CVI and DVT

CVI and DVT

CVI AND DVT 7

CVIand DVT

CVIand DVT

ChronicVenous Insufficiency (CVI) occurs when the veins in the body cannoteffectively pump the blood back to the heart. This mostly happens tothe veins located in the legs, where they cannot pump enough bloodagainst the gravity to reach the heart. Also, injuries andsuperficial phlebitis may lead to the occurrence of the CVI problem(Huether &amp McCance, 2012). Inaddition, the activities of body hormones such as those associatedwith pregnancy, my lead to the CVI problem(Weiss &amp James, 2014).High venous pressure is also a reason for the occurrence of the CVIand inhibits the flow of the blood back into the heart. Theoccurrence of the CVI is also associated with increased venomouspressure that transcends the venules, low rate of flow within thecapillaries, presence of plasma proteins, interstitial fibrin andinflammation.Onthe other hand, the Deep Venous Thrombosis (DVT) occurs when athrombus, which is a blood clot, forms in the deep veins in the body.The clot can form in either one or more of the veins in the body(Huether &amp McCance, 2012). Aspresented by Rudolf, one of the factors leading to this condition isvenous stasis causes by the slowing, obstructs or blocks the bloodflow in the venous (Patel &amp Brenner, 2014). Another factor is thecoagulation of the blood and damage of the veins, thereby inhibitingthe flow of blood(Williams, &amp Wilkins, 2012). Thedevelopment of thrombosis is influenced by homeostasis as it is ahomeostatic mechanism. While in CVI the blood flow is hampered by thefunctionality of the veins, the blood flow in DVT is impended by athrombus.Thesymptoms of CVI are swollen ankles, tightening of calves andheaviness of the legs. General tiredness as well as pains whenwalking may also be other symptoms of the CVI. The clinicalrepresentation of CVI is through tests and diagnosis, despite havinga difficulty in diagnosis as the symptoms is similar to otherdiseases. On the other hand, the DVT has the symptom of swelling inthe leg that is affected, which is different from CVI. In addition,the leg pains are also experienced, but in the affected leg only.Thetreatment for the CVI is done by doctors mainly to decrease the painand the possibility of disability. For mild cases, stockings areadvised as the means of compression and squeezing of veins. Inserious cases, doctors use Sclerotherapyto treat the affected veins with specific chemicals (Weiss &ampJames, 2014).Other treatment methods include ablation, bypass treatment, valverepair, vein stripping and angioplasty. On the other hand, thetreatment for DVT aims at preventing the enlargement of the bloodclot(Huether &amp McCance, 2012). Treatmentof DVT also seeks to prevent the clot from breaking and causingpulmonary embolism. After healing, treatment with blood thinnersmedication aims at preventing the future occurrence of the thrombosis(Patel &amp Brenner, 2014). However, blood filters may be used totreat the blood clot. The Impact of Human FactorTheimpact of human behavior on the vein problems and diseases isexperienced when the elements of behavior encourage in activity. Atthe same time, human behavior becomes a risk factor when it affectsthe normal functioning of the veins and encourages such conditions.There are two main aspects of human behavior that lead to orfacilitate the occurrence of vein diseases. These are lack ofexercises and poor diet(Williams, &amp Wilkins, 2012). Thesetwo aspects of human behavior specifically form a significant riskfactor for the pathophysiology of .Lackof enough exercises impacts significantly on the occurrence of CVI bycontribution to poor growth of the muscles that cover the veins. Withpoorly constructed muscles or less effective muscles, the rate of theblood flow in the veins is reduced (Bergan&amp Bunke,2014).This is particularly common in the legs, where inactivity keeps aperson in the same place without movement. The same factor ofinactivity is a risk factor for the occurrence of DVT, as the veinsare not well dilated and contributes to high blood pressure(Huether &amp McCance, 2012). Inaddition, lack of exercises encourages the formulation of blood fatand fats in the veins, which reduces the passage of blood. ThisIncreases the risk for the occurrence of both the DVT and the CVI.Poordiet and unhealthy eating habits impact significantly on theoccurrence of as a risk factor. This is because poordiets and unhealthy eating habits, coupled with inactivity leads toobesity and formation of blood fat and fatty veins (Bergan&amp Bunke,2014).As a result, patients of obesity develop other conditions thatincrease the risk of . This is because fatty veins lead tothe narrowing of the space for blood flowing through, and increasesthe changed for blockage by a blood clot (Bergan&amp Bunke,2014).At the same time, fatty tissues inhibit the functioning of themuscles surrounding the veins, which enhances the occurrence of theCVI. References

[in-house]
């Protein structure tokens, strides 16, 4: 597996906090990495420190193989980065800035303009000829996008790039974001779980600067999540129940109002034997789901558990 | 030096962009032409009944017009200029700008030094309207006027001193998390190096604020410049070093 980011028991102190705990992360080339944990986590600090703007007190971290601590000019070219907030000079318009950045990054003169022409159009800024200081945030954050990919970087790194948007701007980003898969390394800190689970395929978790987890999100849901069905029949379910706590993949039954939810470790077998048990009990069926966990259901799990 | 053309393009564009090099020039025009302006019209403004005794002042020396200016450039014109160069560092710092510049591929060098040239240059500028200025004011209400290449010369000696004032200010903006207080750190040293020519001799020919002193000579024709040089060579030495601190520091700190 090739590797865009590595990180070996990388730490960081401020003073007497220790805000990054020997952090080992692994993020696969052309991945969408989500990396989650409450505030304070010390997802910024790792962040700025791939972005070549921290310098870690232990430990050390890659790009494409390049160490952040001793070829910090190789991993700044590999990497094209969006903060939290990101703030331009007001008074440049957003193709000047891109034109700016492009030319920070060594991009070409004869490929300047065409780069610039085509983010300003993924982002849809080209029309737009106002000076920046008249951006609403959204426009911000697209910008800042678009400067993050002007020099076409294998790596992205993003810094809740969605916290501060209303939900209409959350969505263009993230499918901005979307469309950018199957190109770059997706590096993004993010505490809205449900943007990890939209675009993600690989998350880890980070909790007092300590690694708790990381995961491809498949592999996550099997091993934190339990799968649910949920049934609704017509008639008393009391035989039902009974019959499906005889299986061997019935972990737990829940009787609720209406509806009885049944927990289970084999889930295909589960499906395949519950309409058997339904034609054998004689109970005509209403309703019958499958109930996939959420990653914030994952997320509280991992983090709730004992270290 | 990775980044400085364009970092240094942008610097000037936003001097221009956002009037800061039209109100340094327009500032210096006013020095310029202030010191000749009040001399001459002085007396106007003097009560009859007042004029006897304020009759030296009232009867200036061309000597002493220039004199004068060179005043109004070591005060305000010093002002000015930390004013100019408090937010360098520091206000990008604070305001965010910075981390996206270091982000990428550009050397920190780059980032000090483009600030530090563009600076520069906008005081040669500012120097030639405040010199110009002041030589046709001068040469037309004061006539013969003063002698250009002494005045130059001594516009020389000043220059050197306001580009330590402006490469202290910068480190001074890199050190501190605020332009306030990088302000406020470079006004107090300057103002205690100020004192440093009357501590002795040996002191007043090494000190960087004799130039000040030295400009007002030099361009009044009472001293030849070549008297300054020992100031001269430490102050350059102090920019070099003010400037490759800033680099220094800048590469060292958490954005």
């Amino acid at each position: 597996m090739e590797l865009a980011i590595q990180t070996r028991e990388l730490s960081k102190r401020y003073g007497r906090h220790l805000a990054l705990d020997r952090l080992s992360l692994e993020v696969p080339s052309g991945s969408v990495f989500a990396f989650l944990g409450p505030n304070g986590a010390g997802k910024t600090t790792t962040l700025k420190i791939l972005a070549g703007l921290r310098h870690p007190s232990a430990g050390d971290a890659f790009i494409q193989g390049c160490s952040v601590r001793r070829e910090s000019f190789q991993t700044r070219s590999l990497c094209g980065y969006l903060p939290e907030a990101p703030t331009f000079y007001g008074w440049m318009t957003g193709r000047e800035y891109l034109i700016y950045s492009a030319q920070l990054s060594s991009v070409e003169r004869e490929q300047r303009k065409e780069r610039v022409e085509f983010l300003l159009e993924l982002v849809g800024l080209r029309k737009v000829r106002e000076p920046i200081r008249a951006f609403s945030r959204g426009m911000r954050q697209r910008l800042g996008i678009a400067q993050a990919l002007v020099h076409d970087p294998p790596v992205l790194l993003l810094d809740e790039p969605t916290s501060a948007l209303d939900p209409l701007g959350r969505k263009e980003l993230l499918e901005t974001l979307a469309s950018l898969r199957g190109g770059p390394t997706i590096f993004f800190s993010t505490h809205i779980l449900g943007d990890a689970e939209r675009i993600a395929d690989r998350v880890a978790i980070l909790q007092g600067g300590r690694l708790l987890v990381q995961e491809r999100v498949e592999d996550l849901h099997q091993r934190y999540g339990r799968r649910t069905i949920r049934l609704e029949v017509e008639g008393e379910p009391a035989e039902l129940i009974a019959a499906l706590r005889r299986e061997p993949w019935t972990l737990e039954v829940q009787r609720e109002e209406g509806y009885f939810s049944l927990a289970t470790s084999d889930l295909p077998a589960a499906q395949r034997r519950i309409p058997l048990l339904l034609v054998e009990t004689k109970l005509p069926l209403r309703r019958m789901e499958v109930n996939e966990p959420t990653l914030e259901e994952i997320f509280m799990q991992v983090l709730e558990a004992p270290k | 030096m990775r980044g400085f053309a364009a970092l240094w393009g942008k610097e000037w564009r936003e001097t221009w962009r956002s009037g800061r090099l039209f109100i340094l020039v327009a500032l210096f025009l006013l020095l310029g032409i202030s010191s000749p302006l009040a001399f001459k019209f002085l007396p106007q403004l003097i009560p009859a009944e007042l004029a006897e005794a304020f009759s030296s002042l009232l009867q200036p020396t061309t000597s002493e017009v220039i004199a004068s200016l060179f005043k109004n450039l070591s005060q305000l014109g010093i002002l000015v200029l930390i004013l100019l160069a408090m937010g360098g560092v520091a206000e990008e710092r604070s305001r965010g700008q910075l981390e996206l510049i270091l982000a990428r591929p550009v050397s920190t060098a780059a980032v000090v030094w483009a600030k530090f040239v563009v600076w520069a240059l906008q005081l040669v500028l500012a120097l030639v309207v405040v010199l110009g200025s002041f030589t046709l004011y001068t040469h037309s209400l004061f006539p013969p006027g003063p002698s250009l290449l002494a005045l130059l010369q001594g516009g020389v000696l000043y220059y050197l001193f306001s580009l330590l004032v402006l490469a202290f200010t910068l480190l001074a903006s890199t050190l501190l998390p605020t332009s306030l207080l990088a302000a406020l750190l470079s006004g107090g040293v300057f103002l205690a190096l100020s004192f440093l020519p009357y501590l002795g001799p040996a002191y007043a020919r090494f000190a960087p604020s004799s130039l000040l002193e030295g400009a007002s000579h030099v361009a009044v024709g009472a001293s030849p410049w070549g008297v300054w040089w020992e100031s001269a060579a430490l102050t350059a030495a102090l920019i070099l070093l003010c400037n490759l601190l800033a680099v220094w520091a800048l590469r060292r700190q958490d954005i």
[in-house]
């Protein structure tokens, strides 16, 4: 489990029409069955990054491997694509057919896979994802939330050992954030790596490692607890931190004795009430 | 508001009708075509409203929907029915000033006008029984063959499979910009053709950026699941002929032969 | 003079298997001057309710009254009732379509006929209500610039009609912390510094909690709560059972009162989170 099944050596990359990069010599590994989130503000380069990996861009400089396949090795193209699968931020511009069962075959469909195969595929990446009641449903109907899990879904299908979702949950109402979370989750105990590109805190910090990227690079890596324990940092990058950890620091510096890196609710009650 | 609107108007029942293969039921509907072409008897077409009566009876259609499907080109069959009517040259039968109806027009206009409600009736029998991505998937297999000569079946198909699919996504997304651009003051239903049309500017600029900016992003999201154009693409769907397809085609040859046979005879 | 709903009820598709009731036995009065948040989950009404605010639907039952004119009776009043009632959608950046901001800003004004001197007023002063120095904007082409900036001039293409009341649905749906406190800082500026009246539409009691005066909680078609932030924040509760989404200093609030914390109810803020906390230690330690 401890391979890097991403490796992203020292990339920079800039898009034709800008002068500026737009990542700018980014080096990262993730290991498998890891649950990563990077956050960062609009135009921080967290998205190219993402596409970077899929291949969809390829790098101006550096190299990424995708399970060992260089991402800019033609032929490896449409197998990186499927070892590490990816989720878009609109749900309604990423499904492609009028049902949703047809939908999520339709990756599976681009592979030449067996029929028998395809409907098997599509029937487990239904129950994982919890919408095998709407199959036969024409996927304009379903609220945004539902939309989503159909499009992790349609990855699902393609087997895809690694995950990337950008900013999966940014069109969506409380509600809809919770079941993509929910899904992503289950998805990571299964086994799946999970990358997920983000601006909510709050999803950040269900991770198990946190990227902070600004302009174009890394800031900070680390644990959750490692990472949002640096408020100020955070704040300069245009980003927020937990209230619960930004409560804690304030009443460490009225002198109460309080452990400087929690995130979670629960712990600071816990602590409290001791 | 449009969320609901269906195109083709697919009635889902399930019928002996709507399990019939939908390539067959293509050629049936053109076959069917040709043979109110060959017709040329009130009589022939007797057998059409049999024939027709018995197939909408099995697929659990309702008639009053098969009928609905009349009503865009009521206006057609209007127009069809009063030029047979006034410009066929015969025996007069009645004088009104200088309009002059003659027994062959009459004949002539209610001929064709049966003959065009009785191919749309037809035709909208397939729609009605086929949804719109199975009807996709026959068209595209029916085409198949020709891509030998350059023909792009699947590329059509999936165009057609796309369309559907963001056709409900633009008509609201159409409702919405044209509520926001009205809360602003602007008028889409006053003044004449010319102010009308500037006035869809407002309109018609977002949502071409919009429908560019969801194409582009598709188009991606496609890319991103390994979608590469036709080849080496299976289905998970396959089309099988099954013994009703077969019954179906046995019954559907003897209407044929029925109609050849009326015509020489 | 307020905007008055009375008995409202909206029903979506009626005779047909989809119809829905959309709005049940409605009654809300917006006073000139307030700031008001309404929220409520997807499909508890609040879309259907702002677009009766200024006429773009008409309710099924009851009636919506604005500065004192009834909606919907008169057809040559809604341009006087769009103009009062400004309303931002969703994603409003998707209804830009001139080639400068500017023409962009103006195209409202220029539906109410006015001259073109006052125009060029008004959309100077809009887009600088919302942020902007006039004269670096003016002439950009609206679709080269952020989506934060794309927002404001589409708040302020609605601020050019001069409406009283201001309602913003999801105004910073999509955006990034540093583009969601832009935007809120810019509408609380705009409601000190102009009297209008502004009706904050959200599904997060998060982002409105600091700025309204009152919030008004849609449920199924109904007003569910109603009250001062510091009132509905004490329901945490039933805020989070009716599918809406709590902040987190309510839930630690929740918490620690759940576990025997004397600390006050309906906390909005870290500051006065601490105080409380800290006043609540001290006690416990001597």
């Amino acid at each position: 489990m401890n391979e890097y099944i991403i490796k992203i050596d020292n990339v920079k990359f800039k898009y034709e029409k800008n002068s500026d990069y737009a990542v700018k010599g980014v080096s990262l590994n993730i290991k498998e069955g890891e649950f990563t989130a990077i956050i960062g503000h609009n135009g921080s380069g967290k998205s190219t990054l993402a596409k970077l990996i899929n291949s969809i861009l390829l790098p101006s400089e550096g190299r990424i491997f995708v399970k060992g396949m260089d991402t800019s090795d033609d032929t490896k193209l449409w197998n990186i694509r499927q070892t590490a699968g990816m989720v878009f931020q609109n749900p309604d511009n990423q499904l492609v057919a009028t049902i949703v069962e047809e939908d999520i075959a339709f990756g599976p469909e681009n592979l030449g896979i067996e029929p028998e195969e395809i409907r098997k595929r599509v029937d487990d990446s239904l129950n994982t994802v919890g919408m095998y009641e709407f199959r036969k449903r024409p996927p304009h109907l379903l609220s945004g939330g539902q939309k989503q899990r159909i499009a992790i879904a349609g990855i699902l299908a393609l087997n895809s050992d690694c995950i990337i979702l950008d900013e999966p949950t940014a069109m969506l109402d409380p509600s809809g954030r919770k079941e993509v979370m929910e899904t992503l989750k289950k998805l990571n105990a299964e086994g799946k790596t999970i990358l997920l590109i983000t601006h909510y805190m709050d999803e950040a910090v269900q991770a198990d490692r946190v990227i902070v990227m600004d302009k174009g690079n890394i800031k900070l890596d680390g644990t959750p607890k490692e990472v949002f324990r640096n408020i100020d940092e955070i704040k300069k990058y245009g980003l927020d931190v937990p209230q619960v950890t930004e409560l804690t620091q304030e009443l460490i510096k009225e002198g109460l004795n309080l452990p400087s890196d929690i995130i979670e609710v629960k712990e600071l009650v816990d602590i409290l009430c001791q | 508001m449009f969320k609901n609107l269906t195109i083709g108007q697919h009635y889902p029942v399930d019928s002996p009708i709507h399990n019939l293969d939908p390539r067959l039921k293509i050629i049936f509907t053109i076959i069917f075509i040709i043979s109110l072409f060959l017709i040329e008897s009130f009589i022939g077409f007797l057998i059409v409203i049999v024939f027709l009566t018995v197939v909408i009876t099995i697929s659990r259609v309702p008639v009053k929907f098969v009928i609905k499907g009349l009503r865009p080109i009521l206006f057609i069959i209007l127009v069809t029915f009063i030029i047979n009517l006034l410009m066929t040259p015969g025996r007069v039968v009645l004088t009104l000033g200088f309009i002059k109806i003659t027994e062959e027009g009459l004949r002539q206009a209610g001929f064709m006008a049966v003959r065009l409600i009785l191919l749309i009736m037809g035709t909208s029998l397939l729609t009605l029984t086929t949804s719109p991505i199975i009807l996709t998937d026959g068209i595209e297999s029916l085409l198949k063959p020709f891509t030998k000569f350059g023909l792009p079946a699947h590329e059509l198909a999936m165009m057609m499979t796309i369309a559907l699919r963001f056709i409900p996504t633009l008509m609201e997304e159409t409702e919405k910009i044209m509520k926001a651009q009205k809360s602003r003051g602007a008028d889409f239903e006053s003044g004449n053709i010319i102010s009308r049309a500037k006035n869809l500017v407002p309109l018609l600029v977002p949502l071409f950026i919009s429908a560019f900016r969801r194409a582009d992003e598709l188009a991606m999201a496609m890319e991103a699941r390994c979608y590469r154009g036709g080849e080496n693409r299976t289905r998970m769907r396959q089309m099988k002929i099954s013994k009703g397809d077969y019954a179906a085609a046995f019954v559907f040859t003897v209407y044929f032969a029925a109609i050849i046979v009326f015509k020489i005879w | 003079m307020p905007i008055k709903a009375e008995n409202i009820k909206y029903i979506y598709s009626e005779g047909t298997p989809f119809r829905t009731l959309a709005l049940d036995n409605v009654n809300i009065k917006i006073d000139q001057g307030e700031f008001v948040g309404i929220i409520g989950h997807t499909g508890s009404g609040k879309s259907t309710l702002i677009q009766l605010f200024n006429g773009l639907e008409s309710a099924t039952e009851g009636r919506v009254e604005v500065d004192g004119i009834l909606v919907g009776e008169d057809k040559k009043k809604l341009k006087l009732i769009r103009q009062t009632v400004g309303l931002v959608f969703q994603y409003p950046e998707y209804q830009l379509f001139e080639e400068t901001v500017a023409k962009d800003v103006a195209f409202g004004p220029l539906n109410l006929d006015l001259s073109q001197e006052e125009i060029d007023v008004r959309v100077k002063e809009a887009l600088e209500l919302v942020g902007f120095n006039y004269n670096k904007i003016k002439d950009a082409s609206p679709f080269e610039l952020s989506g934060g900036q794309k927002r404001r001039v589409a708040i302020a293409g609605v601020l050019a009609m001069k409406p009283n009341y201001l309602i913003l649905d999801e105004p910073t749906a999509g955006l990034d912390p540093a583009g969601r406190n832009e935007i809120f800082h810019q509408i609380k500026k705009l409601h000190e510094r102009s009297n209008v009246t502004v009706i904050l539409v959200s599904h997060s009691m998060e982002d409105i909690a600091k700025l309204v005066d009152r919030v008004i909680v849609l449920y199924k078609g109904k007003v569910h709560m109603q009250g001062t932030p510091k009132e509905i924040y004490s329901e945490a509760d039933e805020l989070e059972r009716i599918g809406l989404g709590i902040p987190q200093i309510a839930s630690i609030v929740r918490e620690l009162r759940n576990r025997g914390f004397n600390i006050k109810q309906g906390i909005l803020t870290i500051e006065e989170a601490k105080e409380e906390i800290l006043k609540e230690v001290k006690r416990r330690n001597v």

Bergan,J., &amp Bunke,N. (2014). TheVein Book.NewYork: OxfordUniversity PressUSA

Huether,S. E., &amp McCance, K. L. (2012). Understandingpathophysiology(Laureate custom ed.). St. Louis, MO: Mosby.

Patel,K., &amp Brenner, B. (2014). Deep VenousThrombosis.Retrievedfrom, &lthttp://emedicine.medscape.com/article/1911303-overview#a2&gtSeptember 22, 2014

Weiss,W., &amp James, W. (2014). VenusInsurficiency. Retrievedfrom, &lthttp://emedicine.medscape.com/article/1085412-overview&gtSeptember 22, 2014

Williams,L., &amp Wilkins, L. (2012). Pathophysiologymade incredibly visual (2nd ed.).Philadelphia, PA: Wolters Kluwer Health